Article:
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Thursday, January 12, 2017

Narrative Inquiry in Bioethics: Nursing Assistants Working in Long-Term Care - Volume One Number 3 Winter 2011 - "Learning Through Serving" by Danny M Reed, RCNA

I am a male Restorative Certified Nursing Assistant currently registered in Wisconsin since 1991, having worked as such since 1980 when I left high school. I have worked with ten different employers and many precious people I remember very well.

I remember virtually everyone I have cared for in my over 30 years of work and yet there is not one person, place or moment that characterizes them all except perhaps May. She died within 24 hours of admission and we never spoke, except with the eyes. May had end stage nerve and muscle wasting disease that left her mind intact but her body immobile and in pain. Her boyfriend brought her in after taking care of her at home, but he was wasted on some kind of drug, maybe her pain medication, feeling he needed it more than her. We ordered morphine and got her settled and she finally relaxed. She was gone by morning.

May reminded me of Mary, another woman with a similar disease. Mary's husband came to visit drunk. She could just point to a letter board similar to an Ouija board and spell out words and phrases with her right hand and then use her eyes to indicate if we were correct. Mary was a refined woman but very patient with me because I was an 18 year old boy trying to be a man, sensitive but having a lot to learn. Mary taught me how to communicate without words - just using the eyes.

These women are the core of understanding the meaning of what I have done for 30 years. Whether imprisoned by hearing loss, loss of sight or mobility, failing bodies and minds or simply being alone - the challenge was the same; to know when to reach into another soul and touch them, to stay out of the way, and have the good sense to know the difference. Can I honestly say I fell in love with the woman that quietly said, "I'm tired of being old?" These were largely rhetorical questions without an answer.

The men and women of this generation were far superior to me. I could only stand by and watch them die. Oh, I did the necessary things like I was paid to do, trained to do, but they were the ones patiently trying to teach me. I will spend the rest of my life trying to decipher their encrypted message because I am trapped here, too. Imprisoned by the ignorance of believing I understand what my eyes have seen, what I have heard, and experienced. That it can all be regulated and catalogued in journals of medicine.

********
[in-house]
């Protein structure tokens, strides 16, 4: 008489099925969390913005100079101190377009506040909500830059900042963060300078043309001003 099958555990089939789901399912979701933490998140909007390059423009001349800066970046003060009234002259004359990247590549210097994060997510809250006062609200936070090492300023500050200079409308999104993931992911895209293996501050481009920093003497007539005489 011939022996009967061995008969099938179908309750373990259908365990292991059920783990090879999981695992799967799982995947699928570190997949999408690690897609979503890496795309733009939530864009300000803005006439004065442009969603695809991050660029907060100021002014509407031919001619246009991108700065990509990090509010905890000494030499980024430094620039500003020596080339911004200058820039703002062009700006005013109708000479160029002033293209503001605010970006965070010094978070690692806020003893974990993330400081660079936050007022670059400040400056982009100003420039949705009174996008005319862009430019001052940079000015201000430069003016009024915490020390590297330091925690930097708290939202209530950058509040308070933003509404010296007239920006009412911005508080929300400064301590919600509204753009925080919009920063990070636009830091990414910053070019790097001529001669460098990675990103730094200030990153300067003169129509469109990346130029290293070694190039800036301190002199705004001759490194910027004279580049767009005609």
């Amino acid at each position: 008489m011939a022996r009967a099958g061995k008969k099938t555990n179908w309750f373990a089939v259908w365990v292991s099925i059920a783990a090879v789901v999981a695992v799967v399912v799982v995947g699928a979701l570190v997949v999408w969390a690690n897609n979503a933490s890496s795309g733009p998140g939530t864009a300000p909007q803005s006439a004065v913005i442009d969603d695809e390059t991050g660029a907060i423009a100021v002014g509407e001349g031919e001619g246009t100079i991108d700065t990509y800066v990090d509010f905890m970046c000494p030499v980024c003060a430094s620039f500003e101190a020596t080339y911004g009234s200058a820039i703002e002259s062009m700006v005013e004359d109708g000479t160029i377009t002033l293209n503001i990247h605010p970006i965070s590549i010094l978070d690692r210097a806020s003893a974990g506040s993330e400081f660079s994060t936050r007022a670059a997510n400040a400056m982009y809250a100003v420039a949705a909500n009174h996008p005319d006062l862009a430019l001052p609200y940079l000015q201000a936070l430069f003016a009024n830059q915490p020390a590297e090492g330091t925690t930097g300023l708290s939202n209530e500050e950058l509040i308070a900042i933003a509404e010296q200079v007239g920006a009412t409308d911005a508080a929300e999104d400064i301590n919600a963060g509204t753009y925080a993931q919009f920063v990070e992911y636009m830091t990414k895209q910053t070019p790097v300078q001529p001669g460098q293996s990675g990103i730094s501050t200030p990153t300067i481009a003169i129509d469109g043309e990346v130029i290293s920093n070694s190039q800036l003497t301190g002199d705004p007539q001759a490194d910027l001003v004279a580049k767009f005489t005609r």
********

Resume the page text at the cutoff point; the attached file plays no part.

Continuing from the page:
Is it not ironic that primary caregivers struggle to stay alive while money movers make millions, even billions tax free, moving money from here to there and acquiring the power and influence to change the world, but will not lift a finger unless they can make more money doing it? Ironic because I have taken care of them in their final hours and they would give me it all had I the power to give them more life. Yes, I have turned down a fortune because in their grief they wanted to pay me money for an hour of genuine kindness that in reality they could not afford. If you must ask how much it is worth you cannot afford it. Sincere kindness is priceless so I don't charge for it.

It is not my intent to humiliate the achievements and status of professionals and others fallen upon hard times due to aging and disease because no one deserves these indignities. Indeed, I delight in restoring dignity to every human in need of it regardless of cause. I do not wish such suffering upon my worst enemy. Bill wanted one more hour. The cancer was sudden, painful, and terminal. being sidetracked into a cozy hospice in the country is hardly comforting when given less than six months to live just when retirement promised the rewards earned from a life of hard work and sacrifice. Bill had spirituality and strong beliefs but it seemed to make matters worse because he cried every day begging God for answers to the Why? questions. His family was always there. I had no wisdom to offer, only genuine kindness. And they seemed to appreciate that exquisitely. We were all passengers on the same runaway train.

These 30 years as a caregiver were never about us and them; we the the young and restless and they the sick and dying. We the caregivers went home to our own hell and most of us are now dead and dying as well. Even those that got rich and stood in the spotlight for a day eventually were marginalized as the world moved on to the next big thing. I turned down the big cash reward from Bill's life insurance after he passed, though his family attempted to urged it upon me secretly saying I earned it somehow. That is the true value of genuine kindness. I hope in my final hour some young punk like me finds it in his or her heart to return the favor.

Relating these stories, I realize they are not about me. The copyright belongs to the people whose lives I had the genuine privilege of entering. After 30 years though, forgive me for intruding with what I have learned and interpreted. I was a participant observer in a caring relationship, not a detached clinician. Often this relationship included crossing personal boundaries to give voice to people who had lost their voice. To be an empath, as it were, and courageously enter the thoughts and feelings of people for the purpose of protecting their interests. Not imagining myself to be a savior, patronizing in a showy display of stilted affections, but carefully spending time with people and listening.